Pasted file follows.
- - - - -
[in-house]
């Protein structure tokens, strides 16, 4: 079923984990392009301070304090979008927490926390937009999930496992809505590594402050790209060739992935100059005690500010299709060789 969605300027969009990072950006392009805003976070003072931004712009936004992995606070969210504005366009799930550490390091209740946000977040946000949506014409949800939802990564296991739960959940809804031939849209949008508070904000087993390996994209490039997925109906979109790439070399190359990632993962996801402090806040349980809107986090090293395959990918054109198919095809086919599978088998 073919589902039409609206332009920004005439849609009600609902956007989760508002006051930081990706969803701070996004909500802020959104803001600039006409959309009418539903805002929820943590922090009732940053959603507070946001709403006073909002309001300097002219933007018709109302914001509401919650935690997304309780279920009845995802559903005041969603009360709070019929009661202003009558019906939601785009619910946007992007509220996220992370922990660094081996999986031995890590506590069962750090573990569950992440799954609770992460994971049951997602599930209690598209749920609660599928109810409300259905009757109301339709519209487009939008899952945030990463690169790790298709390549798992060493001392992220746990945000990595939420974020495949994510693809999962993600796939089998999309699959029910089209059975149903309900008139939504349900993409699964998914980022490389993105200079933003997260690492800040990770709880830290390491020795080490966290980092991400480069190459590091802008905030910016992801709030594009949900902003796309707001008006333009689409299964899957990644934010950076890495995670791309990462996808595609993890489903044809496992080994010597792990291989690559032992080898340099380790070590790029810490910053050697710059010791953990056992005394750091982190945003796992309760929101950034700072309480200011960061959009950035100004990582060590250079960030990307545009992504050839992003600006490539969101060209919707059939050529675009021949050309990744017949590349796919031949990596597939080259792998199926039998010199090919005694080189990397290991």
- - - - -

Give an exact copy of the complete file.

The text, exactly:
[in-house]
């Protein structure tokens, strides 16, 4: 079923984990392009301070304090979008927490926390937009999930496992809505590594402050790209060739992935100059005690500010299709060789 969605300027969009990072950006392009805003976070003072931004712009936004992995606070969210504005366009799930550490390091209740946000977040946000949506014409949800939802990564296991739960959940809804031939849209949008508070904000087993390996994209490039997925109906979109790439070399190359990632993962996801402090806040349980809107986090090293395959990918054109198919095809086919599978088998 073919589902039409609206332009920004005439849609009600609902956007989760508002006051930081990706969803701070996004909500802020959104803001600039006409959309009418539903805002929820943590922090009732940053959603507070946001709403006073909002309001300097002219933007018709109302914001509401919650935690997304309780279920009845995802559903005041969603009360709070019929009661202003009558019906939601785009619910946007992007509220996220992370922990660094081996999986031995890590506590069962750090573990569950992440799954609770992460994971049951997602599930209690598209749920609660599928109810409300259905009757109301339709519209487009939008899952945030990463690169790790298709390549798992060493001392992220746990945000990595939420974020495949994510693809999962993600796939089998999309699959029910089209059975149903309900008139939504349900993409699964998914980022490389993105200079933003997260690492800040990770709880830290390491020795080490966290980092991400480069190459590091802008905030910016992801709030594009949900902003796309707001008006333009689409299964899957990644934010950076890495995670791309990462996808595609993890489903044809496992080994010597792990291989690559032992080898340099380790070590790029810490910053050697710059010791953990056992005394750091982190945003796992309760929101950034700072309480200011960061959009950035100004990582060590250079960030990307545009992504050839992003600006490539969101060209919707059939050529675009021949050309990744017949590349796919031949990596597939080259792998199926039998010199090919005694080189990397290991």